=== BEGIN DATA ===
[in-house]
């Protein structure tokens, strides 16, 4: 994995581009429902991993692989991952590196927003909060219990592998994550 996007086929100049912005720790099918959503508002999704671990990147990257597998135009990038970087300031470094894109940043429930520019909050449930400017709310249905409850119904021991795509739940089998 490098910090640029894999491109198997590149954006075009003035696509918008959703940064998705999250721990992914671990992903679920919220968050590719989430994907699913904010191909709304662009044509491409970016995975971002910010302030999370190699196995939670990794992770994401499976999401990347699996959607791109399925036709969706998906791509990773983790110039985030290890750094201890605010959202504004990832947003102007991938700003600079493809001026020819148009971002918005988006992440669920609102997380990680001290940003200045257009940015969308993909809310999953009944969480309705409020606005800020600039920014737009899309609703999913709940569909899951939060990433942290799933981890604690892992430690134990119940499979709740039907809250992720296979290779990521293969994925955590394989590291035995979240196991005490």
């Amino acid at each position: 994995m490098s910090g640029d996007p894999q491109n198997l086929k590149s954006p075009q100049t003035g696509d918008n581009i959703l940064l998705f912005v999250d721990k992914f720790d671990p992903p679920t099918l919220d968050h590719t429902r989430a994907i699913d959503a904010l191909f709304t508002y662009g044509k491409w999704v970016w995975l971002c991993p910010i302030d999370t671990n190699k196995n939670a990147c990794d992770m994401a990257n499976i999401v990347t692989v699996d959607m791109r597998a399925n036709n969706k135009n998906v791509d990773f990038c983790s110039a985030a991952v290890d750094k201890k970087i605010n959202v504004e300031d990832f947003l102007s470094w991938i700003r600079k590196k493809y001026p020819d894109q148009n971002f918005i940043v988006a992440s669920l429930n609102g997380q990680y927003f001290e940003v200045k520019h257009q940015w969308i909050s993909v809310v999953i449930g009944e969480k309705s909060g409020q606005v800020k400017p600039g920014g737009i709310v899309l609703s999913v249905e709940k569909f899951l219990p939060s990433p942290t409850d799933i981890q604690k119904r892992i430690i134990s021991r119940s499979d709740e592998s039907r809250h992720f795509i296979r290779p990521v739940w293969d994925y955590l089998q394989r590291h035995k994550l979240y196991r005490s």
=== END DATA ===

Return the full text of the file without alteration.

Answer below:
[in-house]
């Protein structure tokens, strides 16, 4: 994995581009429902991993692989991952590196927003909060219990592998994550 996007086929100049912005720790099918959503508002999704671990990147990257597998135009990038970087300031470094894109940043429930520019909050449930400017709310249905409850119904021991795509739940089998 490098910090640029894999491109198997590149954006075009003035696509918008959703940064998705999250721990992914671990992903679920919220968050590719989430994907699913904010191909709304662009044509491409970016995975971002910010302030999370190699196995939670990794992770994401499976999401990347699996959607791109399925036709969706998906791509990773983790110039985030290890750094201890605010959202504004990832947003102007991938700003600079493809001026020819148009971002918005988006992440669920609102997380990680001290940003200045257009940015969308993909809310999953009944969480309705409020606005800020600039920014737009899309609703999913709940569909899951939060990433942290799933981890604690892992430690134990119940499979709740039907809250992720296979290779990521293969994925955590394989590291035995979240196991005490």
């Amino acid at each position: 994995m490098s910090g640029d996007p894999q491109n198997l086929k590149s954006p075009q100049t003035g696509d918008n581009i959703l940064l998705f912005v999250d721990k992914f720790d671990p992903p679920t099918l919220d968050h590719t429902r989430a994907i699913d959503a904010l191909f709304t508002y662009g044509k491409w999704v970016w995975l971002c991993p910010i302030d999370t671990n190699k196995n939670a990147c990794d992770m994401a990257n499976i999401v990347t692989v699996d959607m791109r597998a399925n036709n969706k135009n998906v791509d990773f990038c983790s110039a985030a991952v290890d750094k201890k970087i605010n959202v504004e300031d990832f947003l102007s470094w991938i700003r600079k590196k493809y001026p020819d894109q148009n971002f918005i940043v988006a992440s669920l429930n609102g997380q990680y927003f001290e940003v200045k520019h257009q940015w969308i909050s993909v809310v999953i449930g009944e969480k309705s909060g409020q606005v800020k400017p600039g920014g737009i709310v899309l609703s999913v249905e709940k569909f899951l219990p939060s990433p942290t409850d799933i981890q604690k119904r892992i430690i134990s021991r119940s499979d709740e592998s039907r809250h992720f795509i296979r290779p990521v739940w293969d994925y955590l089998q394989r590291h035995k994550l979240y196991r005490s």